Paying It Forward with Birthday Acts of Kindness

Greetings,  Dear Readers!  For my birthday this year, I decided to do something special.  Instead of simply focusing on me, I decided to do something nice for others.  I read about this concept of “birthday acts of kindness” on a blog called ScaleSimple last year and couldn’t wait to try it out myself.

After purchasing two bouquets of flowers and ten lottery tickets, I headed to the park.  And oh what a beautiful day it was!  A bit hot, but who is complaining when you live in Michigan.  We’ll take what we can get 😉  My good friend agreed to meet me for the inaugural event.  We set off immediately, with only an hour to spare, since she was on her lunch break from work.

I immediately realized we had no plan, so I just jumped right in and started handing random people either a flower or a ticket.  Often we chose flowers for ladies and lotto tickets for guys, but not always.  We quickly got in the groove, often telling people it was their lucky day as we handed them a ticket or wishing them a nice day with a flower.

I wasn’t sure what to expect, as the blogger mentioned getting mixed responses from people.  But truly, about 90% of people were very happy to receive the free gift 🙂  Only a few turned down the offer, mostly because they were in a hurry or had their hands full.  One guy was actually allergic to flowers, but very apologetic.  We even visited a retirement home briefly, which seemed to brighten the mood there.  A mother and her young daughter accepted the flowers like a treasure.

Before we knew it, we’d passed everything out, and by then, we were in such a groove that we wished we had even more to share!  I’d love to do this again and extend it even further.

If you’d like to try your own service project, here are some possible acts of kindness:

  • pass out flowers
  • give away lotto tickets
  • recycle
  • donate old clothing and other used items
  • pay for people’s parking meters
  • pay for someone’s coffee or lunch at the drive-thru
  • pick up litter in the area (We did a bit of that at the end!)

The list goes on and on!  I can’t speak for everyone, but for me, giving to others and seeing their happy faces was the best gift I could give myself on my birthday 🙂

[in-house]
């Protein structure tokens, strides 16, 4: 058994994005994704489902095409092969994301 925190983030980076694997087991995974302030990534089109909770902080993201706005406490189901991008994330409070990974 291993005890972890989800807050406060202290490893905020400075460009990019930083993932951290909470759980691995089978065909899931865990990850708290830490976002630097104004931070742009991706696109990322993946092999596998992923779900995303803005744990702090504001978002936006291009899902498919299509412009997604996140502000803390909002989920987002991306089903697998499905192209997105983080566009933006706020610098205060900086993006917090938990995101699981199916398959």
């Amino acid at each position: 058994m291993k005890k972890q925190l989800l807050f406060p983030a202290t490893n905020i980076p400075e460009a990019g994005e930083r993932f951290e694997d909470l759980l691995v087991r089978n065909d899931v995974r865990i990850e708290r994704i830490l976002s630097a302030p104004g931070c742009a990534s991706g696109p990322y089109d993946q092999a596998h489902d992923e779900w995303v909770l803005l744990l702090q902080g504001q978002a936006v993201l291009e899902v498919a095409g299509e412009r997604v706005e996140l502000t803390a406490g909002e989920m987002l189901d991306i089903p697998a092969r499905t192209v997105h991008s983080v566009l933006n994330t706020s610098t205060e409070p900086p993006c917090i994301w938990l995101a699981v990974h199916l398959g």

“You may be only one person in this world, but to one person at one time, you are the world.” –Anonymous

 

Get Your Zen On with Zentangle!

Greetings on this lovely Friday the 13th!  I’m sending some good vibes your way with some very relaxing artwork that I just made in a new art class– Intro to Zentangle.

Maybe you’ve heard of it.  Maybe you’ve even seen it printed on t-shirts or bags.  It’s taking the world by storm, so of course I decided I needed to see what all the buzz was about.

It’s the art form described as being for the non-artist.  Why?  Is it because it isn’t artistic or doesn’t require skill?  Well I guess it depends on how you define art and skill.  It was founded by a couple named Rick Roberts and Maria Thomas.  They wanted to practice art that was both creative and meditative but without all the rules and tools required of most other types of art.

Everything you need comes in a little drawstring pouch.  And here’s something to keep in mind.  One of the tools is NOT an eraser, because there are no mistakes, only opportunities.  Don’t you love it already?  The basic concepts involve focus, framing, creating a string, filling, shading, and signing your work at the end.  We learned just a few tangles, but there are many more and you can even come up with some of your own.

But the best part about zentangle is getting into the zone!  This goes along with coloring mandalas, which I mentioned in a previous post, so you can see why I like it 🙂  It will be interesting to see how I can factor this into my own art.

Even if you aren’t an artist, you might want to give this a try.  It was designed for you 😉  It’s a great way to practice mindfulness–focusing on the present moment.  Imagine what you can create if you put your mind to it and just relax…

Consider their motto: “Anything is possible…one stroke at a time!”